One of my ambitions is to never say No to an opportunity because I am afraid.
I do not live this perfectly, and the doors I remember shutting in fear still haunt me.
A week or two ago I got a call asking if I would talk to a Mormon lady from Utah, who’s in the area interviewing Mennonite women about motherhood.
My heart leaped at the chance, and I knew at once the only reason I’d say no was because I was nervous. Talking to a stranger? Talking about my motherhood, no less? All my insecurities rise to the surface. Oh Lord…
I love talking to Mormons, but they’re not created equal. Some have a personal relationship with Jesus, some do not (ditto Mennonites). With this unknown lady, I didn’t know what to expect. Would we get into theology or let our differences rest?
I am too prone to placing stock in first impressions, but the minute Karen walked in my door, I knew she loved Jesus. You don’t get a face like that at 50 without walking with Him a lot of years.
She is a mother of five grown children, one step away from a Master’s degree at Brigham Young University, and doing a project on women of faith as mothers; how faith affects “motherwork.”
She asked many questions, among them my long term goals and short term goals for raising my children. I said many things, then talked about wanting my kids to love the Lord, talked about experiencing the panicky frustration of being unable to guarantee this result, talking about fear of them walking away at the end, talked about trying to let the fear go.
After we were off the record, she told me a bit of her own story. Early in marriage, her husband asked her “What’s your goal for parenthood?”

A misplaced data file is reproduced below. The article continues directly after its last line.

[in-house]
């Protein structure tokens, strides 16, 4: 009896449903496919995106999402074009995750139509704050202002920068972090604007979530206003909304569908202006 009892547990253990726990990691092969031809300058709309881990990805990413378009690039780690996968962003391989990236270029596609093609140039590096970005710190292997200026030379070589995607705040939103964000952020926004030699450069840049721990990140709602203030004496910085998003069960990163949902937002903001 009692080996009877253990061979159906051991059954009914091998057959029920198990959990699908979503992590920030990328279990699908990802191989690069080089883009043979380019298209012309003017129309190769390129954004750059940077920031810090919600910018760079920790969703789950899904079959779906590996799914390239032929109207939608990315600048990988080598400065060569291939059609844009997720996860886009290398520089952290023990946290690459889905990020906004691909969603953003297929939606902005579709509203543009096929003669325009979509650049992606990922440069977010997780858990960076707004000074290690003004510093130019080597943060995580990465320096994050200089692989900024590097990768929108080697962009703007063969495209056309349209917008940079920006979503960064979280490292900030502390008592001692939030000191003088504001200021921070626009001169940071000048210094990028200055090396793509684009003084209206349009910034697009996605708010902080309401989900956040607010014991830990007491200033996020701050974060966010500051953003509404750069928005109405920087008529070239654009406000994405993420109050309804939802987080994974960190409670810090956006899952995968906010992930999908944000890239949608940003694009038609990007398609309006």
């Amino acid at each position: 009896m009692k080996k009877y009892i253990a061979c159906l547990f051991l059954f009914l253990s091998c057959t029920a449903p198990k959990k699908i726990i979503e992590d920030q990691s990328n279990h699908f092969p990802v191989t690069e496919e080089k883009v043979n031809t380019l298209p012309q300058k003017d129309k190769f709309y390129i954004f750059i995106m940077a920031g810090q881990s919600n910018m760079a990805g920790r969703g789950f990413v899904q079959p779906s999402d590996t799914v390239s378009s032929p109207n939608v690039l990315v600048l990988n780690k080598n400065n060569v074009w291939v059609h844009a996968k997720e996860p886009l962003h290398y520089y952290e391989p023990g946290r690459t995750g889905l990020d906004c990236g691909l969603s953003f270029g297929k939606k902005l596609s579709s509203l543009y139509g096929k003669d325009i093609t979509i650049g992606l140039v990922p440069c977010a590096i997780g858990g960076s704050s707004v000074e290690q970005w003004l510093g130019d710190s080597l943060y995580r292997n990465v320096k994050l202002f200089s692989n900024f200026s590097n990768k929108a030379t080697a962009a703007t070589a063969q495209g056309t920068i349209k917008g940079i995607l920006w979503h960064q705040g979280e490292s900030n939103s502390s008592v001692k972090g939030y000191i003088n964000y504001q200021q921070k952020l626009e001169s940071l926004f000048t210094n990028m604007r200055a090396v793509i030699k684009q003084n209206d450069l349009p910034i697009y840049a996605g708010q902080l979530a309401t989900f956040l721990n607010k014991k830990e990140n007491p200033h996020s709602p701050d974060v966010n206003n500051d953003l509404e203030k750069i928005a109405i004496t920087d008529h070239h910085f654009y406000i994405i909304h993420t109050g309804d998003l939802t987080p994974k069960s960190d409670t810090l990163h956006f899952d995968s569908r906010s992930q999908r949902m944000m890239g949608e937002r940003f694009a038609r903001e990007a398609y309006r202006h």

She said, “WELL! Someday I want to stand before the Lord with all my children…”
“Well, that’s a stupid goal,” he said. She was shocked. This faithful man…?
Karen looked deep into my eyes, and her words were straight and gentle. “When your goals in life are dependent on someone else’s choices, you are setting yourself up for failure.”
Her new goal became to give her children so much of Jesus that loving Him would be a natural choice. And she succeeded.
She now has one son who is uncertain of the existence of Jesus Christ. As she told me this, she choked a little on the words, and her eyes were damp. “It hurts like crazy,” she said. “But it’s a different kind of hurt than if I had not taught him. I saw him shed tender tears as a child. I know he knew Jesus once, even if he’s chosen not to know him right now.”
She said teach your children of Jesus. Love them. Train them. Mother them well–that’s your goal. But let them choose. God always respects our agency. It’s Satan who robs us of choice, steals our volition.
It is ironic, isn’t it, that the opportunities we take on for the sake of other people usually end up heaping treasure in our own hands? Karen’s words are a gift I will keep always.
Say yes to the opportunities that come…
“When your goal is dependent on someone else’s choices, you are setting yourself up for failure.”
What do you think?